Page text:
The purpose of microfinance is to provide access to capital to entrepreneurs excluded from the mainstream financial system and the goal is to improve social and economic development in lower-income economies where financial markets would otherwise not go. In addition, SEB needs to get comfort on the countries and institutions being lent to, in terms of client protection, governance and financial inclusion. Symbiotics, which is guided by its Social Charter, has teams of analysts, and a strong network of contacts, which helps with both credit risk ratings and social responsibility ratings.

“Social performance is measured across multiple dimensions, in a multi-stage process, which contributes to a final score. Firstly, are we lending to a responsible financial institution with good governance, social and development objectives, able to serve low income and under-served clients, and offering fair client protection in terms of preventing over-indebtedness; transparent pricing; and community engagement. Secondly, we look at impact outreach: are we channeling capital to where it is needed the most? We track whether the funding is reaching markets with the lowest banking penetration rates and how many end clients and borrowers are reached. Our first fund reached 6.1 million entrepreneurs and all of our funds currently reach out to 25 million entrepreneurs. We also look at the split between men and women – over 50% of loans in our first fund were to women – and types of activities such as agriculture, trade, production and services. Thirdly, we try to look at outcomes; this is difficult to measure since many exogenous factors affect end-clients’ daily lives and socioeconomic progress. However we have identified impact proxy measures that would allow us to understand how the SEB Microfinance Funds have influenced: the availability of non-credit products, like savings, insurance, payment, and non-financial products to help entrepreneurs better manage their economy; the employment sustained through microfinance as a key tool in bridging the financing gap for micro-, small and medium enterprises (MSMEs); and the availability of financial products catering to households needs such as goods of first necessity, education and housing”, says Damani.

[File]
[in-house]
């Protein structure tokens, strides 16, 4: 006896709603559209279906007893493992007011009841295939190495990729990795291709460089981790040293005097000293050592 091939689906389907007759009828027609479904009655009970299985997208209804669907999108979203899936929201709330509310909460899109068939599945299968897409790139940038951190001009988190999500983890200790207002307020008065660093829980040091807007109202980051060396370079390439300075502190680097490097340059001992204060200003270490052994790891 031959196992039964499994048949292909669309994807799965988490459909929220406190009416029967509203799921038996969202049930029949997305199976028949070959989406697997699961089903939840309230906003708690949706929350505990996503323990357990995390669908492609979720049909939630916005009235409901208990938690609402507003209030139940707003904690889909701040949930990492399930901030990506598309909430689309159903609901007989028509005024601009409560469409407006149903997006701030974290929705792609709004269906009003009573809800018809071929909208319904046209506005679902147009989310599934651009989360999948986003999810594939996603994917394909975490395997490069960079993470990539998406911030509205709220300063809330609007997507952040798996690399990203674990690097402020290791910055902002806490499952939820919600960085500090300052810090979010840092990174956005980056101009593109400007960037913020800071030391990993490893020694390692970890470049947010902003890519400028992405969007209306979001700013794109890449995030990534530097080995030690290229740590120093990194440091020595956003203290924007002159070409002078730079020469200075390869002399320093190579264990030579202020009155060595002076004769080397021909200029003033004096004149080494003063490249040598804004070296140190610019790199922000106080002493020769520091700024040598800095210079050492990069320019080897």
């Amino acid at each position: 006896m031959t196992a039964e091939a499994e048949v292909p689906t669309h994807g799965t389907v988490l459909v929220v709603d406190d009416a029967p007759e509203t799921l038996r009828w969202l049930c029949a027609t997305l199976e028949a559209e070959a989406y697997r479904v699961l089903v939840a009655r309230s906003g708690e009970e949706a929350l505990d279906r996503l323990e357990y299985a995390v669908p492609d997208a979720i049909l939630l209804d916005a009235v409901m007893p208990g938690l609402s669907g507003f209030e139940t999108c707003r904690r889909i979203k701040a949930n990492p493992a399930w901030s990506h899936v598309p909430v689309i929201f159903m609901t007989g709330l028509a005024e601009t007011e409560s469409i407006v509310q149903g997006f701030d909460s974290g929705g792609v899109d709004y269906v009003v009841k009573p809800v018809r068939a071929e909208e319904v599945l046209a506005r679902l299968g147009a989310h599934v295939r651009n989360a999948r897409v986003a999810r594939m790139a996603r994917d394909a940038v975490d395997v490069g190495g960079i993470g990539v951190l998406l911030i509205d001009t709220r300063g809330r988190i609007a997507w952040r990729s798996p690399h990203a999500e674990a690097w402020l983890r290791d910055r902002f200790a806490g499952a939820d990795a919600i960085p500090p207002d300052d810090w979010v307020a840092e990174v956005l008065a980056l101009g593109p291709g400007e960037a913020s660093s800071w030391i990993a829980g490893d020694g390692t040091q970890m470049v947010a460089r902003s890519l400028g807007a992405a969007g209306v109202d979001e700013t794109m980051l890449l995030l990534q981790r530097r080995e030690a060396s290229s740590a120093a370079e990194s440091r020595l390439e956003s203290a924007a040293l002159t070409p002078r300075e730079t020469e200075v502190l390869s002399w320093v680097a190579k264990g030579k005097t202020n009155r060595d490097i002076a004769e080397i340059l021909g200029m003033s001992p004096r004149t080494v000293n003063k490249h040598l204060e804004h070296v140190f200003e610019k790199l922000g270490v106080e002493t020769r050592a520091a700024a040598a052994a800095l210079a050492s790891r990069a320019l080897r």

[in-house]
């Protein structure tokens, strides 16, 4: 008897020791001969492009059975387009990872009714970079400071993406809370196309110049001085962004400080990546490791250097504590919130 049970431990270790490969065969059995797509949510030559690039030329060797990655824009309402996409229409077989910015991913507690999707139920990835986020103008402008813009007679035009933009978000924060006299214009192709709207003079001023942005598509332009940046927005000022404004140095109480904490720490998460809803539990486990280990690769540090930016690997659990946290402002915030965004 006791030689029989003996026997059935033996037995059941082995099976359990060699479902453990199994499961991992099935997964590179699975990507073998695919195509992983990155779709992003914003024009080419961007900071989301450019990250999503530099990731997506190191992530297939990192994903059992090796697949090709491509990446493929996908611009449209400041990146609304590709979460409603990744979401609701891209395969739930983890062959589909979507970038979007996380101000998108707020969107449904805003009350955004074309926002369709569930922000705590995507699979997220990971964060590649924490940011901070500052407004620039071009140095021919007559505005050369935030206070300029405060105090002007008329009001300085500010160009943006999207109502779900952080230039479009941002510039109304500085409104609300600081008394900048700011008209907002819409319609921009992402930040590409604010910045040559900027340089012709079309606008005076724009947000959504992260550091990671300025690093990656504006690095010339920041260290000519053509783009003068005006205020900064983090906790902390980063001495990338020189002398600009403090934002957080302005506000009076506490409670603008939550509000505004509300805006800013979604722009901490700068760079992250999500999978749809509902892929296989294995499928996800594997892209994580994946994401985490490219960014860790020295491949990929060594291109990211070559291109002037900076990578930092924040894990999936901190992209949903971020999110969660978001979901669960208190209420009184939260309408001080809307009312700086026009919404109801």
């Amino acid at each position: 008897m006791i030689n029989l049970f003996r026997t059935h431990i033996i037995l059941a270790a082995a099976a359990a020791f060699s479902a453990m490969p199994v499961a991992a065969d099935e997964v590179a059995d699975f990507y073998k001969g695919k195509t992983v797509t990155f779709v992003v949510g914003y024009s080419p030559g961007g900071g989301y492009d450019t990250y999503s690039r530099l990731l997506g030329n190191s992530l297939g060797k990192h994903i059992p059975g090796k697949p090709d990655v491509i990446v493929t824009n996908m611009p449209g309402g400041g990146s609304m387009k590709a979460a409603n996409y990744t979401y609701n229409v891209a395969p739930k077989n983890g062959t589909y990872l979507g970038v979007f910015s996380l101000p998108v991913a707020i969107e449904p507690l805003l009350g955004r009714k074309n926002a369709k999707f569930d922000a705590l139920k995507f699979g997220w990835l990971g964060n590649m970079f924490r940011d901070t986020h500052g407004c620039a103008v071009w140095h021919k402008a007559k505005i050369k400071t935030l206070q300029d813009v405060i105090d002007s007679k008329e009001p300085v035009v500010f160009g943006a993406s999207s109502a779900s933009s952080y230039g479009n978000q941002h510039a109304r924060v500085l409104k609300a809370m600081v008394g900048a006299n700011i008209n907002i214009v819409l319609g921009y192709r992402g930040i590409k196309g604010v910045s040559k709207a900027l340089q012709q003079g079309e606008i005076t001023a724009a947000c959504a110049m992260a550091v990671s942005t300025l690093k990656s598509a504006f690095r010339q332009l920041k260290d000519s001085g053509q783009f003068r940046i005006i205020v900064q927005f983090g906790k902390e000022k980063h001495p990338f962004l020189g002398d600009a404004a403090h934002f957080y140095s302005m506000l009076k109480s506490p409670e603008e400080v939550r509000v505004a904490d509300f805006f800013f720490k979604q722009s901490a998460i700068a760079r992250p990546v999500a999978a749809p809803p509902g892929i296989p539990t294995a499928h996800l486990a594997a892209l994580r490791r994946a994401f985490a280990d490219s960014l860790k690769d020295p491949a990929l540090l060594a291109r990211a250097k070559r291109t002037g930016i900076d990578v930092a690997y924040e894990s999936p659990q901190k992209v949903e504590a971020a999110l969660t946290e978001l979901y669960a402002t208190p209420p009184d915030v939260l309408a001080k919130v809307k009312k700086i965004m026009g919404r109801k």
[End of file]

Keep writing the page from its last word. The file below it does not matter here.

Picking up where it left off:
SEB has produced a video highlighting some case studies, such as a woman in Africa who was able to use a loan to start two butcheries.

Broadening out SDG focus

“In 2015, the United Nations adopted a set of 17 international development goals to end poverty, protect the planet and ensure that all people enjoy peace and prosperity. Known as the Sustainable Development Goals (SDGs), these include areas such as climate change, economic inequality, innovation, sustainable consumption, peace and justice, among other priorities. The SDGs are set to be achieved by 2030, and require action from all public and private players worldwide, particularly in developing countries. The UN estimates the gap in financing to achieve the SDGs at USD 2.5 trillion per year in developing countries, which cannot be bridged through increasing tax revenues alone and thus requires investments from the private sector.”, explains Damani.

“Galvanized by this global call to action, socially responsible investors have shifted from pure microfinance to financial inclusion, and more broadly to impact investing with the aim of contributing to the SDGs to the greatest extent possible. Even among MFIs, the products offered are being diversified to touch on a number of SDGs beyond financial inclusion. According to the 2018 Symbiotics MIV survey, 25% of MFIs in the MIVs direct portfolio already offer “green loans” and many are investing in agriculture, housing, energy and SMEs alongside microfinance portfolios. Some of the aforementioned criteria for SEB’s microfinance funds have already contributed to several SDGs through such MFIs”, she continues.

A new fund – SEB Impact Opportunity – launched in December 2018 seeks to address a range of global challenges such as climate change mitigation, access to education and gender equality, explicitly incorporating the SDGs in its investment philosophy through an evergreen mandate.

Investors should watch this space because Impact Investing is set to become a megatrend.